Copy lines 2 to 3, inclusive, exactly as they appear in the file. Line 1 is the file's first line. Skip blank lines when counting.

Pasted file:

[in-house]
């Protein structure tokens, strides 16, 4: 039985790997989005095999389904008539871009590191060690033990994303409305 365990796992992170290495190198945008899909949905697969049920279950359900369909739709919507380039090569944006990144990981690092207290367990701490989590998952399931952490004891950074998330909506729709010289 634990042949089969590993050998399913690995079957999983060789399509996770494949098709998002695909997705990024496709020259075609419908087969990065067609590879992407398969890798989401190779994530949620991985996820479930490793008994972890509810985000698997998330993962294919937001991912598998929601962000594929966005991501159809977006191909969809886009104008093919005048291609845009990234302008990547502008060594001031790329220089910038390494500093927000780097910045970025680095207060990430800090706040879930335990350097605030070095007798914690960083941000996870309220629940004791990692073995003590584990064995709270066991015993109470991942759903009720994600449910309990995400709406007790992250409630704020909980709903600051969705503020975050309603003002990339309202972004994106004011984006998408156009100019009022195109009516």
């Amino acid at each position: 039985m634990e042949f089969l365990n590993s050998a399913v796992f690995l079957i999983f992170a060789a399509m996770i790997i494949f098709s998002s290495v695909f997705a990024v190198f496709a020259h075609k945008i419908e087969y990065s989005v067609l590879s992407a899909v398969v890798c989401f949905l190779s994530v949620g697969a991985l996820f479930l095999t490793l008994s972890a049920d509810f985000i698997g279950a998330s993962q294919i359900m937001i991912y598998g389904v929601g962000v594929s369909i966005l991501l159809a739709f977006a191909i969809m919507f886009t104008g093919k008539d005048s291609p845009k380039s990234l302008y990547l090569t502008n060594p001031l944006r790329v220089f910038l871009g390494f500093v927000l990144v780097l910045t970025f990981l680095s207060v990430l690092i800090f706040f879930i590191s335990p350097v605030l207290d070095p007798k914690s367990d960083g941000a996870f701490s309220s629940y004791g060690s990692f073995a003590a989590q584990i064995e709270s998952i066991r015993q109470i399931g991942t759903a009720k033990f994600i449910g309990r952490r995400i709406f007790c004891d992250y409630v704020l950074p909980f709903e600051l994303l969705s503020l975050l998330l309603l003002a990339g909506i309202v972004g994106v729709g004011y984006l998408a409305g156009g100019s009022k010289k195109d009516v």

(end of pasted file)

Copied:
């Protein structure tokens, strides 16, 4: 039985790997989005095999389904008539871009590191060690033990994303409305 365990796992992170290495190198945008899909949905697969049920279950359900369909739709919507380039090569944006990144990981690092207290367990701490989590998952399931952490004891950074998330909506729709010289 634990042949089969590993050998399913690995079957999983060789399509996770494949098709998002695909997705990024496709020259075609419908087969990065067609590879992407398969890798989401190779994530949620991985996820479930490793008994972890509810985000698997998330993962294919937001991912598998929601962000594929966005991501159809977006191909969809886009104008093919005048291609845009990234302008990547502008060594001031790329220089910038390494500093927000780097910045970025680095207060990430800090706040879930335990350097605030070095007798914690960083941000996870309220629940004791990692073995003590584990064995709270066991015993109470991942759903009720994600449910309990995400709406007790992250409630704020909980709903600051969705503020975050309603003002990339309202972004994106004011984006998408156009100019009022195109009516």
């Amino acid at each position: 039985m634990e042949f089969l365990n590993s050998a399913v796992f690995l079957i999983f992170a060789a399509m996770i790997i494949f098709s998002s290495v695909f997705a990024v190198f496709a020259h075609k945008i419908e087969y990065s989005v067609l590879s992407a899909v398969v890798c989401f949905l190779s994530v949620g697969a991985l996820f479930l095999t490793l008994s972890a049920d509810f985000i698997g279950a998330s993962q294919i359900m937001i991912y598998g389904v929601g962000v594929s369909i966005l991501l159809a739709f977006a191909i969809m919507f886009t104008g093919k008539d005048s291609p845009k380039s990234l302008y990547l090569t502008n060594p001031l944006r790329v220089f910038l871009g390494f500093v927000l990144v780097l910045t970025f990981l680095s207060v990430l690092i800090f706040f879930i590191s335990p350097v605030l207290d070095p007798k914690s367990d960083g941000a996870f701490s309220s629940y004791g060690s990692f073995a003590a989590q584990i064995e709270s998952i066991r015993q109470i399931g991942t759903a009720k033990f994600i449910g309990r952490r995400i709406f007790c004891d992250y409630v704020l950074p909980f709903e600051l994303l969705s503020l975050l998330l309603l003002a990339g909506i309202v972004g994106v729709g004011y984006l998408a409305g156009g100019s009022k010289k195109d009516v």